Conservation Tip: Insulate to Mitigate

Sources of air leaks in your home. Areas that leak air into and out of your home cost you a lot of money. The areas listed in the illustration are the most common sources of air leaks. Source: U.S. Department of Energy

Sources of air leaks in your home. Areas that leak air into and out of your home cost you a lot of money. The areas listed in the illustration are the most common sources of air leaks. Source: U.S. Department of Energy

In the interest of helping our readers reduce energy and water waste, Sustainable Utah will publish weekly conservation tips contributed by the Student Energy Ambassadors, a program funded by Rocky Mountain Power and Questar Gas.

By the Student Energy Ambassadors

Many new homes have state-of-the-art insulation that allows very little thermal leakage in and out of the house. This includes features like double-pane vinyl windows, insulated walls and attics, weatherstripping, and insulated piping. But not everyone can afford a brand-new home, and we have to make do with what we have. Here are a few tips you can try to keep your house nice and sealed: first, use either latex or silicone caulk to seal any cracks you find. It’s an investment at first, ranging in price from about $25 on the cheap end to $120 for professional-grade sealant, but the energy savings can be huge. Most homes have enough air leaking through cracks to equal the air leaving through a wide open window for an entire winter. Second, remember to put weatherstripping on your doors to prevent drafts. Third, install hot water pipe insulation in your basement until it goes into the wall, as well as installing electrical outlet and switch plate insulation. Finally, if you plant trees and shrubs on the south and west sides of your residence, it acts as natural insulation by providing shade and reducing the thermal gain in a building.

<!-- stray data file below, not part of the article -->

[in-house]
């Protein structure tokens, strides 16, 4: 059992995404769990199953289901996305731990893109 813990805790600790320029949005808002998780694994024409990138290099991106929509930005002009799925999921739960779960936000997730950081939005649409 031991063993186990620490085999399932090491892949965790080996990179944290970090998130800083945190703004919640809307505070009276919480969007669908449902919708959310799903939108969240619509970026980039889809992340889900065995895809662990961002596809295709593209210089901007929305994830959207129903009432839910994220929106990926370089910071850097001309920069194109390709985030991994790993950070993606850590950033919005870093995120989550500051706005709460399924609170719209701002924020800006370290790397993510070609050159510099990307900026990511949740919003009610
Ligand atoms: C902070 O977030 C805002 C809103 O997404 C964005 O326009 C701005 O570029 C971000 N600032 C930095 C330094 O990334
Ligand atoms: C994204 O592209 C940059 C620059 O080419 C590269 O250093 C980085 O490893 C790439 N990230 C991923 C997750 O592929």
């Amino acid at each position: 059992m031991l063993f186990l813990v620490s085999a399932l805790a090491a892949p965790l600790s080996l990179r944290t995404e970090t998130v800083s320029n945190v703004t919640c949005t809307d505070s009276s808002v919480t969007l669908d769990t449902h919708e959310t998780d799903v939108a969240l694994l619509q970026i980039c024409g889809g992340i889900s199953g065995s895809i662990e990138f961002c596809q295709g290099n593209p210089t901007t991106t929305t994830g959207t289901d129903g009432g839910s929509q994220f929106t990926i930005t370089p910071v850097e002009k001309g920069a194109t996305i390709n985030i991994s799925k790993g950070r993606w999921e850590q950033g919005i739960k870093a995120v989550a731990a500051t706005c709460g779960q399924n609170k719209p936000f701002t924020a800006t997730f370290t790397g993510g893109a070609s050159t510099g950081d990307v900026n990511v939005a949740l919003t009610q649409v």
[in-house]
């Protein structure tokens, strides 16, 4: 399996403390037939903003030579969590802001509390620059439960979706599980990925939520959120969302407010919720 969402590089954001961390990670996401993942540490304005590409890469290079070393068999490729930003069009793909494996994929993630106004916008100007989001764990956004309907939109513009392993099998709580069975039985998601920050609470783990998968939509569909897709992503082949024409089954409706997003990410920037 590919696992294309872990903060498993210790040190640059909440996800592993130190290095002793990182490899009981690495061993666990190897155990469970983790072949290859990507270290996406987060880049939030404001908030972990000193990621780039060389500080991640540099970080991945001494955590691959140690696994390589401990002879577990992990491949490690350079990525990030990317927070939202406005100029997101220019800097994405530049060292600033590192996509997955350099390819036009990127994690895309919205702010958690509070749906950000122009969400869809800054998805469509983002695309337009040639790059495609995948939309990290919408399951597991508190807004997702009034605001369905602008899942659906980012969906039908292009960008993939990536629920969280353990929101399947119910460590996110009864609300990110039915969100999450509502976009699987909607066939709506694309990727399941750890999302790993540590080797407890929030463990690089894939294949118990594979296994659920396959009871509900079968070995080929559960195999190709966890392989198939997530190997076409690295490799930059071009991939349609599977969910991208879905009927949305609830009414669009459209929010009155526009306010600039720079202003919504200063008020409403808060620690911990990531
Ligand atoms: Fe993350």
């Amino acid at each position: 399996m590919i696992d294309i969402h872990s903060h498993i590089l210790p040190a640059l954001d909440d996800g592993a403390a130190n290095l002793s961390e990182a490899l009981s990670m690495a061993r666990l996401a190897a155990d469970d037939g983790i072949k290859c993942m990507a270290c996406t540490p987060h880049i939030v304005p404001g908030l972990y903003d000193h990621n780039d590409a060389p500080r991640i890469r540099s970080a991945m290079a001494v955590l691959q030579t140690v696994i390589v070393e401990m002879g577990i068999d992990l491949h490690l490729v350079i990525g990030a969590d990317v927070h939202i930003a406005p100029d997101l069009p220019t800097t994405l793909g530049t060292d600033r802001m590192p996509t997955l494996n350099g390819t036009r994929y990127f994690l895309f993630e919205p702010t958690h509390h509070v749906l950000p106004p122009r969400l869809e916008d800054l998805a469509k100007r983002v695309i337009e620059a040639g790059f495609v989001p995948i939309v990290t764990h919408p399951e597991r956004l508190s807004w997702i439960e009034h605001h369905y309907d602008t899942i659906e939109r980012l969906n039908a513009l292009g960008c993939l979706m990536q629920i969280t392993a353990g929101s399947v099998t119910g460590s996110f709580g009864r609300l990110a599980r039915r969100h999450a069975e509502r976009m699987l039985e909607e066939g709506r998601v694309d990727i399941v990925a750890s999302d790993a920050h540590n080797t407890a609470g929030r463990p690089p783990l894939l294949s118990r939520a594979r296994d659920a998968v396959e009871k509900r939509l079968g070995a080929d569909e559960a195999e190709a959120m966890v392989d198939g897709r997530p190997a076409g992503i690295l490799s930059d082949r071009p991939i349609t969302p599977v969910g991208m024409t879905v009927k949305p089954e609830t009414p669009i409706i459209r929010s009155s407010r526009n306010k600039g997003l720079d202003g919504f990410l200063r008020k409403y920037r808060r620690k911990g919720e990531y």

One response to “Conservation Tip: Insulate to Mitigate

  1. This is so helpful to have a way to decrease energy loss without replacing all of the insulation. Even if you installed state-of-the-art heating and cooling systems, cracks and drafts are going to drive up your energy bill. My family figured out a good system for managing the temperature of the home without turning on the AC or the heater. Controlling the airflow, whether cool or warm, is the key to saving energy in the house.

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